2. Sparse dealer network

IMO, reasonable availability of dealer support is an especially important consideration in the selection of a long-distance touring bike.

I'm quite happy with my decision to go with the Versys instead of the Tiger. On balance, if I was limited to owning only one motorcycle...I'd be riding the Tiger.

Last edited by CharlestonADV; 12-19-2010 at 11:45 AM.
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post #16 of 21 (permalink) Old 12-19-2010, 07:37 PM
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Triumphs seem to depreciate pretty fast compared to a lot of other models. I could be wrong about that, but it feels that way.
I don't believe you are wrong about that at all. I have some long-winded theories about why Triumphs depreciate, but I'll spare you. But it is true... and that's why I've bought two one-year-old Triumphs. Virtually good as new but lots cheaper.

That depreciation is a negative if you buy new, a real benefit if you buy lightly used.

Whitehorse Press is going out of business so it's time for a final sale. Signed copies of my book are now $10 with free shipping in the U.S. while they last.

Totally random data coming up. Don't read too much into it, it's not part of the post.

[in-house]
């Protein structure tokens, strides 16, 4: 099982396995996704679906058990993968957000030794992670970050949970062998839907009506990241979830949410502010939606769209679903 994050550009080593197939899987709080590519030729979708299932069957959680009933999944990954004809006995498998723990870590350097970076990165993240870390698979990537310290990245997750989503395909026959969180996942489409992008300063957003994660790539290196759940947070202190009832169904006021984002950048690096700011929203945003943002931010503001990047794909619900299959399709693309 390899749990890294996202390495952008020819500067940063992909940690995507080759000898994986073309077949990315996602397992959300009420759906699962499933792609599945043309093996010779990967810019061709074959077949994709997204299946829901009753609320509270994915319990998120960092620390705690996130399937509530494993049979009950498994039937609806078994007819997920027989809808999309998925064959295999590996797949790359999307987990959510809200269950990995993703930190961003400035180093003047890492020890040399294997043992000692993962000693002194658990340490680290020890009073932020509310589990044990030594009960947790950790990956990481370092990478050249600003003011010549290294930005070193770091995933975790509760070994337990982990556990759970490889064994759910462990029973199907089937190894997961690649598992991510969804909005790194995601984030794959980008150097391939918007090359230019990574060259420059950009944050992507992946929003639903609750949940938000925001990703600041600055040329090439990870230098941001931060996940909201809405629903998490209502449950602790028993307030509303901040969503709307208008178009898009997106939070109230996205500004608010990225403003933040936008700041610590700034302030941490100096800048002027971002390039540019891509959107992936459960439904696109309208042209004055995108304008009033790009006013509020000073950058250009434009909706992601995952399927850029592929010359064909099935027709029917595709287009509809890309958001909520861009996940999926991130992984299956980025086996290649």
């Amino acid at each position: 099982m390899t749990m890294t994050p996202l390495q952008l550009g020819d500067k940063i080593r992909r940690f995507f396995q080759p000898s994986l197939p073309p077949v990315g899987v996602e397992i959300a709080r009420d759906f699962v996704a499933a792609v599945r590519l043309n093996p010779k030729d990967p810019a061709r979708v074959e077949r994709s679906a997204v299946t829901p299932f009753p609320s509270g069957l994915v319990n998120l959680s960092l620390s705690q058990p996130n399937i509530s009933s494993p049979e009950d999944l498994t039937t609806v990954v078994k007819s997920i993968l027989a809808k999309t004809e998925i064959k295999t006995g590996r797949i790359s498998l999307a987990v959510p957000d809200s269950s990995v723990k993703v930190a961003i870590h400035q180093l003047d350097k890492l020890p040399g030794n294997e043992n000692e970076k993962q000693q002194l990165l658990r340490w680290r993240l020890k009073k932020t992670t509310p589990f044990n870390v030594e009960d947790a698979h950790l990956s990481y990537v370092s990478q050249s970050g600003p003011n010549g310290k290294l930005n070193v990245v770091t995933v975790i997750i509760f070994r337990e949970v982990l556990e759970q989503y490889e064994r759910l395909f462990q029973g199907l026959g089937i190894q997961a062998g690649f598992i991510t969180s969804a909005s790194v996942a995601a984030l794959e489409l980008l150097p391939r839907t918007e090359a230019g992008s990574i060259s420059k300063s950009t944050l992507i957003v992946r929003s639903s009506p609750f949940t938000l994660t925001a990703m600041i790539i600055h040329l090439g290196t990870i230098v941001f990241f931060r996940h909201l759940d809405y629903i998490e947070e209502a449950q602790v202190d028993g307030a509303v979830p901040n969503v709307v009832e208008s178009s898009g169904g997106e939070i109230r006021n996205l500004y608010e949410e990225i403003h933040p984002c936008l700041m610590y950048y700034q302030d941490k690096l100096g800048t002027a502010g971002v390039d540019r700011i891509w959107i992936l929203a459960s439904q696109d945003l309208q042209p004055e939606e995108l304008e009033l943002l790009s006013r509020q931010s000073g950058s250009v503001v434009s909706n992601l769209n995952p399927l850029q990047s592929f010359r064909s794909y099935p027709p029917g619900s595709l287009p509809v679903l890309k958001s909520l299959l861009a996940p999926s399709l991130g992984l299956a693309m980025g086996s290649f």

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post #17 of 21 (permalink) Old 12-19-2010, 10:21 PM
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I'd love to hear your theories. The Triumph story is pretty interesting - quite a corporate history, and yet...fast depreciation, not-Kawasaki build quality, stretched US dealer network?

Someday is not a day of the week.
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post #18 of 21 (permalink) Old 12-20-2010, 12:09 AM
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Came from a tiger1050 to the v.

great bike, best fit for me i've ever had. very similar feel to the ride of the versys, but i kept looking down at triple digits. The tiger is just built to go fast IMO. a speed triple with comfort. My other problem was i kept finding the front wheel coming off the ground. Basically stock with a pipe and it was very powerful. And more comfortable than even my versys for a big guy, i never needed to change the stock seat.

I would dispute the "extra zero" comment. i got my tiger for about 10k, about twice what the v cost. rode it for a couple years and sold it for 7500 cash, so i would also dispute the depreciation based on my experience.